Linda Holmes

Linda Holmes writes and edits NPR's entertainment and pop-culture blog, Monkey See. She has several elaborate theories involving pop culture and monkeys, all of which are available on request.

Holmes began her professional life as an attorney. In time, however, her affection for writing, popular culture and the online universe eclipsed her legal ambitions. She shoved her law degree in the back of the closet, gave its living-room space to DVD sets of The Wire and never looked back.

Holmes was a writer and editor at Television Without Pity, where she recapped several hundred hours of programming — including both High School Musical movies, for which she did not receive hazard pay. Since 2003, she has been a contributor to MSNBC.com, where she has written about books, movies, television and pop-culture miscellany.

Holmes' work has also appeared on Vulture (New York magazine's entertainment blog), in TV Guide and in many, many legal documents.

It's been a busy couple of weeks in the world; how are you doing?

We had the rare opportunity to pull the extremely busy Ari Shapiro into our fourth chair this week, just in time to join us for a chat about Ghostbusters, the latest summer action comedy to bust its way into theaters. We talked about its PG-13-ness, its lineup of very funny women, its place in the impressive Feig/McCarthy canon, and lots more.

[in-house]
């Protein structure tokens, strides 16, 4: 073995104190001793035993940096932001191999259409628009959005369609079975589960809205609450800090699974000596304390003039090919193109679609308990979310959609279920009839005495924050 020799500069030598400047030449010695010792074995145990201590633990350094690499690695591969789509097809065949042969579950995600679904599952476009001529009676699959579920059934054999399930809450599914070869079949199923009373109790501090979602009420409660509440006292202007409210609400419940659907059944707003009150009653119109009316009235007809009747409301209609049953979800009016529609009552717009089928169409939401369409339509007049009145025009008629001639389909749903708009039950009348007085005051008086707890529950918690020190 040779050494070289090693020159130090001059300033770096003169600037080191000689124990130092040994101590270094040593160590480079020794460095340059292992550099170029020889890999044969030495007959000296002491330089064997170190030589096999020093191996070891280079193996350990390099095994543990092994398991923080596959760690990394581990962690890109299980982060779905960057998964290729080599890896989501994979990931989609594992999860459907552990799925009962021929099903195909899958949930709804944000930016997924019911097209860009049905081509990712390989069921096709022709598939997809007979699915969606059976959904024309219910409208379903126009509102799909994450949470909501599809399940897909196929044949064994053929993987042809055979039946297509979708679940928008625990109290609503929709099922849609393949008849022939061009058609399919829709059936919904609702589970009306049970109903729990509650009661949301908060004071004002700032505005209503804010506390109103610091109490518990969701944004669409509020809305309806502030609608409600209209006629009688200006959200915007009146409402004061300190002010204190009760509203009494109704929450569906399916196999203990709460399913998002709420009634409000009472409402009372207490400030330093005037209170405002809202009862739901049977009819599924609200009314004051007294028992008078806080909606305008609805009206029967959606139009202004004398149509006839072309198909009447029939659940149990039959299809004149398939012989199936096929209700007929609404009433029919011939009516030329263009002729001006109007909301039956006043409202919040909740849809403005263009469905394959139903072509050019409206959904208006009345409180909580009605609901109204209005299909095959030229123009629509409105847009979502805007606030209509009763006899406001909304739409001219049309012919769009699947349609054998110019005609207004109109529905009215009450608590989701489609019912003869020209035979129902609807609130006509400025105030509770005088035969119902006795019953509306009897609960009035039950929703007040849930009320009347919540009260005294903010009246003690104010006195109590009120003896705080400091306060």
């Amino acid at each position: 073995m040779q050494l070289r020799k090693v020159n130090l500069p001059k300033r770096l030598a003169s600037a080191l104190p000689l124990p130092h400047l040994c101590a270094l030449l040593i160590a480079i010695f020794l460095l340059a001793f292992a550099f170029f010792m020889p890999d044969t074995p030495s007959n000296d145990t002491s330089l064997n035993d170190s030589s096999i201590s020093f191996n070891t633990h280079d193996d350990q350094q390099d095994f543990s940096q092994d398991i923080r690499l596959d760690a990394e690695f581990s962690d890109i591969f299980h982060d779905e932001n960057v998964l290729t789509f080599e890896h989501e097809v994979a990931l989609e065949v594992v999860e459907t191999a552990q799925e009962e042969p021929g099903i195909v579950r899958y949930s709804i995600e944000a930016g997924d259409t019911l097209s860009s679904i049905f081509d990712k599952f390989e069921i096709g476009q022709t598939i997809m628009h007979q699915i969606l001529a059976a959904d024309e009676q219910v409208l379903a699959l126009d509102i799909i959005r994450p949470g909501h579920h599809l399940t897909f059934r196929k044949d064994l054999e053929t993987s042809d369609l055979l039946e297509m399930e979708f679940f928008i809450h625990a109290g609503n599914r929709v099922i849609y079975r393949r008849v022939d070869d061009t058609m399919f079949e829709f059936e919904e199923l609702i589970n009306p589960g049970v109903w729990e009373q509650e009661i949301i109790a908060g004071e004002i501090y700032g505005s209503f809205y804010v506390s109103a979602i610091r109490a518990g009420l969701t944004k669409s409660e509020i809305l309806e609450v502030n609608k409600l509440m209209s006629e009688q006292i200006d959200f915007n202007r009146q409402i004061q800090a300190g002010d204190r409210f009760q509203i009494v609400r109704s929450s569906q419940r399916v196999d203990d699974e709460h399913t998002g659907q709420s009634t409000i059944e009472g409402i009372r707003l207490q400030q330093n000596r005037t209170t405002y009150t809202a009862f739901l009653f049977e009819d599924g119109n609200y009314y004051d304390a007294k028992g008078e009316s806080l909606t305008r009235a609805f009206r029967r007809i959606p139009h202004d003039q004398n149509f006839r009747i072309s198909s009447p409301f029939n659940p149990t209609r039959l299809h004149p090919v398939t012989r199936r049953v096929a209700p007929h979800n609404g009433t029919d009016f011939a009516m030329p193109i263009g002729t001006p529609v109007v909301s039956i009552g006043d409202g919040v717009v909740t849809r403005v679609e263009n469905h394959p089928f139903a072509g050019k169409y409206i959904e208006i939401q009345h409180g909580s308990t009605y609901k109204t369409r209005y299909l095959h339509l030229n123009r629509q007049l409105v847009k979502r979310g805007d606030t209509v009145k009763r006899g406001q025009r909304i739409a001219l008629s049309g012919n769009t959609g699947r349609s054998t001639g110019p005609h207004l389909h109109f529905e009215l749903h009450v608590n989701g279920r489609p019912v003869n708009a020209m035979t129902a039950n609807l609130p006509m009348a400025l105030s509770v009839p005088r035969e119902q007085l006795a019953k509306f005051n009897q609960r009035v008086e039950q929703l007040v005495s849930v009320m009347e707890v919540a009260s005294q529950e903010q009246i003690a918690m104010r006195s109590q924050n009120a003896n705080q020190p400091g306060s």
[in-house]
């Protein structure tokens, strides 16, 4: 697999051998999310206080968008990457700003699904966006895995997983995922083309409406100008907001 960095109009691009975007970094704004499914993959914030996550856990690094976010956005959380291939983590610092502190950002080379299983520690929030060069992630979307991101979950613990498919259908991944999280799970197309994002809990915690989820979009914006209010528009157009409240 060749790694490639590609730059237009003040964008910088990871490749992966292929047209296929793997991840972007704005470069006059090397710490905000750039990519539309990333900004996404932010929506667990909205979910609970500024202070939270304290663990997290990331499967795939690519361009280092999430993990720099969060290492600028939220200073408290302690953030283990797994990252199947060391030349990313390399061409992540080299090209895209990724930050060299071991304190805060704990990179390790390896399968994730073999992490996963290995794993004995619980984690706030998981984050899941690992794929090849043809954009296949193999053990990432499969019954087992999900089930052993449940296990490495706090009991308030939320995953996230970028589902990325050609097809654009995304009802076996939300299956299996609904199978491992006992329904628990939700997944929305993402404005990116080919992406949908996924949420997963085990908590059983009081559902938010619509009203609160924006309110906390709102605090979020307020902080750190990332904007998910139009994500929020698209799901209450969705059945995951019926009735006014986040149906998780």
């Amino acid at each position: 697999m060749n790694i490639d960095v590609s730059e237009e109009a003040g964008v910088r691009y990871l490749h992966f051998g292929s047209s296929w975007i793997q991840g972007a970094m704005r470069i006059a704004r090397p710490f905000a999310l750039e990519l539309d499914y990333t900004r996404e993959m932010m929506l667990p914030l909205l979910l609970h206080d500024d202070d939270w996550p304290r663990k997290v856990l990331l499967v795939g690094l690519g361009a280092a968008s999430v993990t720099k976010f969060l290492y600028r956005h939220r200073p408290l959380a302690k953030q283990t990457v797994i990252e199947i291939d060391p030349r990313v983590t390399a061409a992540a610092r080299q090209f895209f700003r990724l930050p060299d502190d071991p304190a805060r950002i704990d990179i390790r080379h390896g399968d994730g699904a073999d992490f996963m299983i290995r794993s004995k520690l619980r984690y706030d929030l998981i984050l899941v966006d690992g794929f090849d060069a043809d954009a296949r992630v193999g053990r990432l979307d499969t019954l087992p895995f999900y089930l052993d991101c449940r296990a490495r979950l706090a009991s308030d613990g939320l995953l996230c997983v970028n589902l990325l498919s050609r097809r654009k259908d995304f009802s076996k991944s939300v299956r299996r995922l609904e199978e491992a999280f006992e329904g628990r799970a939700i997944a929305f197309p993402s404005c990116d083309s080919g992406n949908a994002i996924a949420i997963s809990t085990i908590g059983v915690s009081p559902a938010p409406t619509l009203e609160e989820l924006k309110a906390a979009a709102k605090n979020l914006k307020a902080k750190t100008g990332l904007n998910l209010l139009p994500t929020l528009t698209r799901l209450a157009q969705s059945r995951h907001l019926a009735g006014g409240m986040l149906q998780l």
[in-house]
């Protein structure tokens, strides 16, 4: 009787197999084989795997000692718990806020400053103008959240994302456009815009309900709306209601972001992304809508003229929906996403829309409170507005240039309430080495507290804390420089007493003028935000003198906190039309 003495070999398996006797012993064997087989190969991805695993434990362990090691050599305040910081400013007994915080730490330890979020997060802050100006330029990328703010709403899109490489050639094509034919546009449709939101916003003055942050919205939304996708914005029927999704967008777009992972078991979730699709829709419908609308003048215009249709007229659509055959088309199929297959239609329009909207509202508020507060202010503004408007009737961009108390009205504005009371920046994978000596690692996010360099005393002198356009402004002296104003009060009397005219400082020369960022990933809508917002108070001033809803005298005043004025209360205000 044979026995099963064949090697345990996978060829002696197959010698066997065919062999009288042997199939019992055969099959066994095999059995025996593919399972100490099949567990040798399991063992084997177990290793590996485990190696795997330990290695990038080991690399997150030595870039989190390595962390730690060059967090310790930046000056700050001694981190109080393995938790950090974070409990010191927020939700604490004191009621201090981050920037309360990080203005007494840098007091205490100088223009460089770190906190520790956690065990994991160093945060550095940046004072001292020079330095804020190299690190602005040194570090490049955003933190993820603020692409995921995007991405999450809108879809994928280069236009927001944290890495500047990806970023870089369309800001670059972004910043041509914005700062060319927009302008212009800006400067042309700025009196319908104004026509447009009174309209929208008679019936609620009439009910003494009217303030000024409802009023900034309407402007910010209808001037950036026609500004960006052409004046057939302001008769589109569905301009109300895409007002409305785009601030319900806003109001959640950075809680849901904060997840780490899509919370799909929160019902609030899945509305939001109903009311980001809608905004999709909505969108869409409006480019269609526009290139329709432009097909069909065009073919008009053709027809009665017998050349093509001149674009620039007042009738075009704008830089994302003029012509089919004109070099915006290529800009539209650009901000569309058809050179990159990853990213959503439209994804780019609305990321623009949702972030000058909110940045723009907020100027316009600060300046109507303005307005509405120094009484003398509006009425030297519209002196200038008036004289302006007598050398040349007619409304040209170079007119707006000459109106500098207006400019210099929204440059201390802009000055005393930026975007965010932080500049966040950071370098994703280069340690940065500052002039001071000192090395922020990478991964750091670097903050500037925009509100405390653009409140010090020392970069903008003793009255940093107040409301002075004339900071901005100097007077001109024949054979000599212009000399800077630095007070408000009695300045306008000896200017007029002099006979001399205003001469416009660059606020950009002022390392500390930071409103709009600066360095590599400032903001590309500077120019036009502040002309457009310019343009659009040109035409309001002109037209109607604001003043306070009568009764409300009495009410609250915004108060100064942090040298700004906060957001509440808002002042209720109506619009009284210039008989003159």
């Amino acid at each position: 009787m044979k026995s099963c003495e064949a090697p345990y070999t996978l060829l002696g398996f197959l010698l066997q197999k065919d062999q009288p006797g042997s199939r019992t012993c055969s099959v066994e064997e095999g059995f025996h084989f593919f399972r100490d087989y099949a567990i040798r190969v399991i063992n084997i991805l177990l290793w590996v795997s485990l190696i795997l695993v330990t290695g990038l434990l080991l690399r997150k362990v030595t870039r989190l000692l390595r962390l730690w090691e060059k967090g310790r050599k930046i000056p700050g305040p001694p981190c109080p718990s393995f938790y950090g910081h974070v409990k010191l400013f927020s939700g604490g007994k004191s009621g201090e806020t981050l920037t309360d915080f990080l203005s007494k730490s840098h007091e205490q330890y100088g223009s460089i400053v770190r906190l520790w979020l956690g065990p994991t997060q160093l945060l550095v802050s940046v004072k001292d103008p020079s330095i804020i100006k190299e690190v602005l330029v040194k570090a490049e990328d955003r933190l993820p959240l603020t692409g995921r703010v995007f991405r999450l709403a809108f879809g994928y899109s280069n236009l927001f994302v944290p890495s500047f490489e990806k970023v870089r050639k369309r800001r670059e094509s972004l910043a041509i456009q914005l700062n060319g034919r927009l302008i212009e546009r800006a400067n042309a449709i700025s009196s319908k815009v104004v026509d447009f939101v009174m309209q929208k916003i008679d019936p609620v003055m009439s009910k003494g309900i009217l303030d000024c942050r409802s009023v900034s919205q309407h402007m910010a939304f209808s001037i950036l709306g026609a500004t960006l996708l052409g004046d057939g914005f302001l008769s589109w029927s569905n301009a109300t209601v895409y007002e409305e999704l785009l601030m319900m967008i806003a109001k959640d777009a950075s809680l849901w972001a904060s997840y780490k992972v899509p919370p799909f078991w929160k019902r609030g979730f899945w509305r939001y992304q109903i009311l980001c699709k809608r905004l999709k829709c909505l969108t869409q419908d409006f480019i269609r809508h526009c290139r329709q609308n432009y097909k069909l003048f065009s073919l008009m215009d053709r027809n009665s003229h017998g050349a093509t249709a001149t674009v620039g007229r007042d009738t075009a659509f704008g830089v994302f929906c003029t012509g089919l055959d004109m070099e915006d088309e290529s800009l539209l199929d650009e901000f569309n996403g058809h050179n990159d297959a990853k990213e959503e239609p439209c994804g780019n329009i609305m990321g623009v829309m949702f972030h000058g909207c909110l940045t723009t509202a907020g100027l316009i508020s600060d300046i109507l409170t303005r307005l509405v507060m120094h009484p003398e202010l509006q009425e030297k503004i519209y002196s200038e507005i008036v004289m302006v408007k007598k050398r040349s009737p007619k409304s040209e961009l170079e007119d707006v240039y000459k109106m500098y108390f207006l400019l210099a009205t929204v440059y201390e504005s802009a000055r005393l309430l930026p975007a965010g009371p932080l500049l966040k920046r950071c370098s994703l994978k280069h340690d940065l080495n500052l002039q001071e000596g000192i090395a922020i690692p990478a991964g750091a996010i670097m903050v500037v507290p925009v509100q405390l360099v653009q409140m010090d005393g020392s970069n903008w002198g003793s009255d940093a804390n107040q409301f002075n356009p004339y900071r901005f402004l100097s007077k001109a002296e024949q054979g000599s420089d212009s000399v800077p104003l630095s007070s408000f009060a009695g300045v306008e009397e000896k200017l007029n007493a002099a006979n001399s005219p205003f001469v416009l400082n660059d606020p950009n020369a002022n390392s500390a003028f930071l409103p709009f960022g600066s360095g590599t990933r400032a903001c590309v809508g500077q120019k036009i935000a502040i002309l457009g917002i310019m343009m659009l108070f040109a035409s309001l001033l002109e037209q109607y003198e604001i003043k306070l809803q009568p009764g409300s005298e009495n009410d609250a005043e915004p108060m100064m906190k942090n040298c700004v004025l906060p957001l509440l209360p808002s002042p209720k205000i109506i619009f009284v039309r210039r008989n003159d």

I suspect I was about eight years old at the time I'm remembering. I had to go to bed at 8:00 on school nights, except that one night a week, I could stay up until 8:30. I got to pick the night, and I generally picked Tuesdays, because that's when Happy Days was on.

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There is a myth that the most worshipped woman in popular culture is the one perceived as most perfectly beautiful, but that's not so. What's worshipped the most is the one who threads the needle most precisely such that she is almost impossibly beautiful, but something about her brings her toward you and into focus, close enough that you feel like you could touch her.

As of last weekend, we thought the show we'd be bringing you today would be primarily about Independence Day: Resurgence, which seems like the umpteenth sequel this summer to open with soft box office and exhausted reviews. But then we remembered: we don't have to see it.

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